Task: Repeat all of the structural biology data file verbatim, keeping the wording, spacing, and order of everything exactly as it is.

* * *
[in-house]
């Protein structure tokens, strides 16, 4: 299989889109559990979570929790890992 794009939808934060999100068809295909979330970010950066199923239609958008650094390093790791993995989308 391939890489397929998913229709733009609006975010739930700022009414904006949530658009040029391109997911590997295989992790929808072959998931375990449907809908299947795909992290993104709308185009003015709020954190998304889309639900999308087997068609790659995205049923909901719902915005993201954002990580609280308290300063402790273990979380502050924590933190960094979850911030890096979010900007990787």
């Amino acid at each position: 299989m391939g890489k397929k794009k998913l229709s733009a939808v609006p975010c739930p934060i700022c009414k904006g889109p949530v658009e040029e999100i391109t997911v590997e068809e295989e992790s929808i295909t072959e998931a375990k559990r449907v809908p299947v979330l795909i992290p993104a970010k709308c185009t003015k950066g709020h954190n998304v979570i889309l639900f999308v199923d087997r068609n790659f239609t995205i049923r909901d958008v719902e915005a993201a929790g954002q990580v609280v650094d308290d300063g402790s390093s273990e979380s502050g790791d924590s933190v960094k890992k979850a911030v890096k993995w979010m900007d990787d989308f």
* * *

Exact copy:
[in-house]
């Protein structure tokens, strides 16, 4: 299989889109559990979570929790890992 794009939808934060999100068809295909979330970010950066199923239609958008650094390093790791993995989308 391939890489397929998913229709733009609006975010739930700022009414904006949530658009040029391109997911590997295989992790929808072959998931375990449907809908299947795909992290993104709308185009003015709020954190998304889309639900999308087997068609790659995205049923909901719902915005993201954002990580609280308290300063402790273990979380502050924590933190960094979850911030890096979010900007990787």
């Amino acid at each position: 299989m391939g890489k397929k794009k998913l229709s733009a939808v609006p975010c739930p934060i700022c009414k904006g889109p949530v658009e040029e999100i391109t997911v590997e068809e295989e992790s929808i295909t072959e998931a375990k559990r449907v809908p299947v979330l795909i992290p993104a970010k709308c185009t003015k950066g709020h954190n998304v979570i889309l639900f999308v199923d087997r068609n790659f239609t995205i049923r909901d958008v719902e915005a993201a929790g954002q990580v609280v650094d308290d300063g402790s390093s273990e979380s502050g790791d924590s933190v960094k890992k979850a911030v890096k993995w979010m900007d990787d989308f």